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Math Help - coordinate Gometry

  1. #1
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    coordinate Gometry

    If the eqations of two intersecting straight lines are L1=a1x+b1y+c1=0 &L2=a2x+b2y+c2=0,then eqations of bisectors of angles between L1=0 & L2=0 are
    (a1x+b1y+c1)/sqrt(a12 +b12)=+or-(a2x+b2y+c2=0)/sqrt(a22+b22)
    (I had a problem of understanding proof of this teorem)
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  2. #2
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    Hello rohith14
    Quote Originally Posted by rohith14 View Post
    If the eqations of two intersecting straight lines are L1=a1x+b1y+c1=0 &L2=a2x+b2y+c2=0,then eqations of bisectors of angles between L1=0 & L2=0 are
    (a1x+b1y+c1)/sqrt(a12 +b12)=+or-(a2x+b2y+c2=0)/sqrt(a22+b22)
    (I had a problem of understanding proof of this teorem)
    There are two key facts you need to know in order to understand this theorem:

    • Any point on the bisector of the angle between two lines is equidistant from the two lines. This can be proved using congruent triangles.


    • The distance of the point (x_1, y_1) from the line ax+by+c=0 is \frac{|ax_1+by_1+c|}{\sqrt{a^2+b^2}}. The proof of this can be a bit complicated, but there's quite a good one here.

    Once you've understood these two facts, the proof of your theorem is very easy. If (x, y) lies on one of the angle bisectors, then its distance from L_1 is \frac{|a_1x+b_1y+c|}{\sqrt{{a_1}^2+{b_1}^2}}, and its distance from L_2 is \frac{|a_2x+b_2y+c|}{\sqrt{{a_2}^2+{b_2}^2}}. These two distances are equal, and so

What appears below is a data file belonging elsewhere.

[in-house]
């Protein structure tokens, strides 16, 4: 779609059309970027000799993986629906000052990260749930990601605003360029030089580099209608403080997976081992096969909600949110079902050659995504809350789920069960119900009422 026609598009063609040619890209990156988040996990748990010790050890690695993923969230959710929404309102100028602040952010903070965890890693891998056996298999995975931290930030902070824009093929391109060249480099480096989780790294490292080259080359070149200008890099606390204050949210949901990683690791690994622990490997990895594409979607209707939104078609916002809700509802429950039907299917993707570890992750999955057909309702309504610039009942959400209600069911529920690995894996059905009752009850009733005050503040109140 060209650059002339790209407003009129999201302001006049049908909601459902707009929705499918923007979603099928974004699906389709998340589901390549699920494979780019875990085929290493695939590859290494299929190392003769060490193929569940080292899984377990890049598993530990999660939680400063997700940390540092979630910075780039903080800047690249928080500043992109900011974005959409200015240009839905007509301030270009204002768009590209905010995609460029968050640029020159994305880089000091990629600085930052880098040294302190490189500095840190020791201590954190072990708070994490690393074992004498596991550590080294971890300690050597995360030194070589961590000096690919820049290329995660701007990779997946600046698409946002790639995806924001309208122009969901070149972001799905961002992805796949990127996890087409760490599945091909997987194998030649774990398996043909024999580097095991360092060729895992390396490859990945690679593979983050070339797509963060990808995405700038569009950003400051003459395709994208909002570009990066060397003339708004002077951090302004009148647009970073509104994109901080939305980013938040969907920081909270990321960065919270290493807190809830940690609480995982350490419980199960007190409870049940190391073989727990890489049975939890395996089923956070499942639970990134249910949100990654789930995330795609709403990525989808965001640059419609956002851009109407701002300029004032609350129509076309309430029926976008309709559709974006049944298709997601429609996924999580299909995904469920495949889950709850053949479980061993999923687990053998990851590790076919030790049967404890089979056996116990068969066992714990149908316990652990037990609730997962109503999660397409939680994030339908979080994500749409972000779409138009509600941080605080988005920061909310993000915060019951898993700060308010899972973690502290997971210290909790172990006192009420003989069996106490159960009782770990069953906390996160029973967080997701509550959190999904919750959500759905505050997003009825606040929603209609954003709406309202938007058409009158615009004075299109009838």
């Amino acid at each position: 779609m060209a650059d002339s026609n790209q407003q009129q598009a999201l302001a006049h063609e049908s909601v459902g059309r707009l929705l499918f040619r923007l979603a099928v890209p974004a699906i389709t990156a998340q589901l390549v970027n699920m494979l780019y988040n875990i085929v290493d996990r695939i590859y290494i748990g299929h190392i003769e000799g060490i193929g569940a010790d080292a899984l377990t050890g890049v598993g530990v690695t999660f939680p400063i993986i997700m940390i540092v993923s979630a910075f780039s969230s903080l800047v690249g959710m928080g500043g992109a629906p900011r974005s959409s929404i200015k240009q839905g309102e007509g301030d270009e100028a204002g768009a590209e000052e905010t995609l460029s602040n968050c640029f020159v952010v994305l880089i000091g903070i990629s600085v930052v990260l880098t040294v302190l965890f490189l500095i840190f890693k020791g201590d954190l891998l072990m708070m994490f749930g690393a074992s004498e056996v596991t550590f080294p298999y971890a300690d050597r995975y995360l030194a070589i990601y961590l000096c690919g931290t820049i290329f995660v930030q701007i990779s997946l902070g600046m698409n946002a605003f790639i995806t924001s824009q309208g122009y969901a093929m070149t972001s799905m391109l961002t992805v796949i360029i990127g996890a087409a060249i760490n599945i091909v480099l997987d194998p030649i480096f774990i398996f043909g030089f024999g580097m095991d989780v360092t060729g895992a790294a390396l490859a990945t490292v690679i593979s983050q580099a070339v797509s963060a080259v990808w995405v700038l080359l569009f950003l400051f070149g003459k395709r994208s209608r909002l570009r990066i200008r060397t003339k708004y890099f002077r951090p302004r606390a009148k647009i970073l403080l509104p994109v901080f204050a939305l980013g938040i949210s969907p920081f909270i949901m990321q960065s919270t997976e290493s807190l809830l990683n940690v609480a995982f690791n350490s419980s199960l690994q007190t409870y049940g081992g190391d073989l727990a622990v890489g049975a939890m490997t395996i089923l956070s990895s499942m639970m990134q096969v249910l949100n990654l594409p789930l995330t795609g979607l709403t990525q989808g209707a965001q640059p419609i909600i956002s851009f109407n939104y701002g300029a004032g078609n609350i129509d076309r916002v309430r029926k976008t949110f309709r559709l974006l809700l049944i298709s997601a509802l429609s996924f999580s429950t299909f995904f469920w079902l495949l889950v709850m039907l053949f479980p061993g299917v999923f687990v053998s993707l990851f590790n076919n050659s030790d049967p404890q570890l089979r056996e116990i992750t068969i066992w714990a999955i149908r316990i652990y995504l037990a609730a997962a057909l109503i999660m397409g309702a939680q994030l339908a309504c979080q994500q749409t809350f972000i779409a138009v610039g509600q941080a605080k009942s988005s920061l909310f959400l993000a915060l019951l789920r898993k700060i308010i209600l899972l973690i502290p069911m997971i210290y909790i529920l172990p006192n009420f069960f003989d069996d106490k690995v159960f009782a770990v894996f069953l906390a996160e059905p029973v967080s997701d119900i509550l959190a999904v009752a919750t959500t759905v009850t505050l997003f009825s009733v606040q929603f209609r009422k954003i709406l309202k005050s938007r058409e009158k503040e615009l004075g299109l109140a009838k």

\frac{|a_1x+b_1y+c|}{\sqrt{{a_1}^2+{b_1}^2}}=\frac  {|a_2x+b_2y+c|}{\sqrt{{a_2}^2+{b_2}^2}}

    \Rightarrow\frac{a_1x+b_1y+c}{\sqrt{{a_1}^2+{b_1}^  2}}=\pm\frac{a_2x+b_2y+c}{\sqrt{{a_2}^2+{b_2}^2}}

    Grandad
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  3. #3
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    coordinate goeometry

    okay.I am clear now. But i can't understand how can we make answer by solving ax1+by1+c1/........?
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  4. #4
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    Hello rohith14
    Quote Originally Posted by rohith14 View Post
    okay.I am clear now. But i can't understand how can we make answer by solving ax1+by1+c1/........?
    I think you aren't understanding the basic principle of how we find the equation of a particular locus - the path of a point that moves according to some rule (or rules). This understanding is fundamental to the whole of Cartesian geometry, so read what I've written here very carefully.

    The equation of a locus is the relationship between two variables, x and y, which represent the coordinates of a point in the Cartesian plane. Any point (x, y) whose coordinates satisfy that equation lie on the locus; those points whose coordinates do not satisfy the equation do not lie on the locus.

    So to find the equation of a particular locus, then, we consider a general point (x,y), and write down (if we can!) an equation that connects x and y whenever the point (x,y) satisfies the condition(s) that define the locus. Once we've done that, we have found the equation of the locus. It's as simple as that!

    In the example of the angle bisectors of the lines L_1 and L_2, the defining property of the locus that I have used is this:

    • It is the path of a point that moves so that its distances from the two fixed lines L_1 and L_2 are equal.

    So we simply write down these distances in terms of x and y, and equate them. And that's it! That is the equation of the locus: the equation of the angle bisectors.

    I hope that helps to clarify what is essentially the very essence of coordinate geometry.

    Grandad
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